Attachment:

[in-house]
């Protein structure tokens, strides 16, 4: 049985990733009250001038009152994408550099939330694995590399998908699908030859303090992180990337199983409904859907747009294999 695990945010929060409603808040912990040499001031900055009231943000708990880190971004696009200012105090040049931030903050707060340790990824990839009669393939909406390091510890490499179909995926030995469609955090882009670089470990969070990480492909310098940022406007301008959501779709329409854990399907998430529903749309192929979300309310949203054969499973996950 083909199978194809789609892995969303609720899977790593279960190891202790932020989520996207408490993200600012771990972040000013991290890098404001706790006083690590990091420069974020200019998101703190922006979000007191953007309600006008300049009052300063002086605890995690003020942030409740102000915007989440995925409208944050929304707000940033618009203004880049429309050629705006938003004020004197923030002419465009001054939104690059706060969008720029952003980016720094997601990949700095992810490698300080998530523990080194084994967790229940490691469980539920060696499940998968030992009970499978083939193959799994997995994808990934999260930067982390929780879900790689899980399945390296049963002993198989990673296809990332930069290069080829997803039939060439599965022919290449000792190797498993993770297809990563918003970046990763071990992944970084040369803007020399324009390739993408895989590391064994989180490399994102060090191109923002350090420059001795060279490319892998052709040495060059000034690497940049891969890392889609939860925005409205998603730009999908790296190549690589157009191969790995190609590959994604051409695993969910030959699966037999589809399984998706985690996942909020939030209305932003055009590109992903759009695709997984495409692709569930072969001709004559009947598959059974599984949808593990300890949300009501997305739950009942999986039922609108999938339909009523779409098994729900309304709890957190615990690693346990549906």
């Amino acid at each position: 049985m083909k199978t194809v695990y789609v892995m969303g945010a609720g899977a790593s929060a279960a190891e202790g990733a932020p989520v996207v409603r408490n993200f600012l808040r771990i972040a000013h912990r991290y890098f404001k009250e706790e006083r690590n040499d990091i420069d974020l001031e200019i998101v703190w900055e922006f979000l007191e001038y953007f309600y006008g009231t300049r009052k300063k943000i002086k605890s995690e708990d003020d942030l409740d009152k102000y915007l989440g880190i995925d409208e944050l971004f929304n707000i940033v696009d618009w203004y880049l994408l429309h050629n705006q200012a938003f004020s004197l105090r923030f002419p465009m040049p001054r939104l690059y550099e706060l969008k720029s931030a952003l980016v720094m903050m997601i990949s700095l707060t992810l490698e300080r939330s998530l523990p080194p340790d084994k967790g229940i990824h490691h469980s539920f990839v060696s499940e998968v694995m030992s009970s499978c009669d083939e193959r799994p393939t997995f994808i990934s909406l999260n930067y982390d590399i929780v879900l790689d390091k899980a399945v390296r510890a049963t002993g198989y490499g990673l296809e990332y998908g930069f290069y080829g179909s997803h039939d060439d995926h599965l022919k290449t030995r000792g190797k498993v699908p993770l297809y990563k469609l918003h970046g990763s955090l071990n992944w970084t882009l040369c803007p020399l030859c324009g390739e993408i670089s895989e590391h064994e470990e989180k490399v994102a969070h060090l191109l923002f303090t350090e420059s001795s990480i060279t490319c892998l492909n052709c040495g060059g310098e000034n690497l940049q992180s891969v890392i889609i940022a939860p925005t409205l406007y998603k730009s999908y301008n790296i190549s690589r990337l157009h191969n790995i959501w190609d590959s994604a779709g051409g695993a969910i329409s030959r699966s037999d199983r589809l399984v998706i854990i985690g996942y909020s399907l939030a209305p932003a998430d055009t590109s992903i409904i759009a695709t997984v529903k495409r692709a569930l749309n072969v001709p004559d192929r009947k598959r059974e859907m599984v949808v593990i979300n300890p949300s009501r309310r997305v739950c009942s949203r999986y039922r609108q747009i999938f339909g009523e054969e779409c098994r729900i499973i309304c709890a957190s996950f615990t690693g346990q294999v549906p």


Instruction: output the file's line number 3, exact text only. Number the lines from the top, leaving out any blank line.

């Amino acid at each position: 049985m083909k199978t194809v695990y789609v892995m969303g945010a609720g899977a790593s929060a279960a190891e202790g990733a932020p989520v996207v409603r408490n993200f600012l808040r771990i972040a000013h912990r991290y890098f404001k009250e706790e006083r690590n040499d990091i420069d974020l001031e200019i998101v703190w900055e922006f979000l007191e001038y953007f309600y006008g009231t300049r009052k300063k943000i002086k605890s995690e708990d003020d942030l409740d009152k102000y915007l989440g880190i995925d409208e944050l971004f929304n707000i940033v696009d618009w203004y880049l994408l429309h050629n705006q200012a938003f004020s004197l105090r923030f002419p465009m040049p001054r939104l690059y550099e706060l969008k720029s931030a952003l980016v720094m903050m997601i990949s700095l707060t992810l490698e300080r939330s998530l523990p080194p340790d084994k967790g229940i990824h490691h469980s539920f990839v060696s499940e998968v694995m030992s009970s499978c009669d083939e193959r799994p393939t997995f994808i990934s909406l999260n930067y982390d590399i929780v879900l790689d390091k899980a399945v390296r510890a049963t002993g198989y490499g990673l296809e990332y998908g930069f290069y080829g179909s997803h039939d060439d995926h599965l022919k290449t030995r000792g190797k498993v699908p993770l297809y990563k469609l918003h970046g990763s955090l071990n992944w970084t882009l040369c803007p020399l030859c324009g390739e993408i670089s895989e590391h064994e470990e989180k490399v994102a969070h060090l191109l923002f303090t350090e420059s001795s990480i060279t490319c892998l492909n052709c040495g060059g310098e000034n690497l940049q992180s891969v890392i889609i940022a939860p925005t409205l406007y998603k730009s999908y301008n790296i190549s690589r990337l157009h191969n790995i959501w190609d590959s994604a779709g051409g695993a969910i329409s030959r699966s037999d199983r589809l399984v998706i854990i985690g996942y909020s399907l939030a209305p932003a998430d055009t590109s992903i409904i759009a695709t997984v529903k495409r692709a569930l749309n072969v001709p004559d192929r009947k598959r059974e859907m599984v949808v593990i979300n300890p949300s009501r309310r997305v739950c009942s949203r999986y039922r609108q747009i999938f339909g009523e054969e779409c098994r729900i499973i309304c709890a957190s996950f615990t690693g346990q294999v549906p």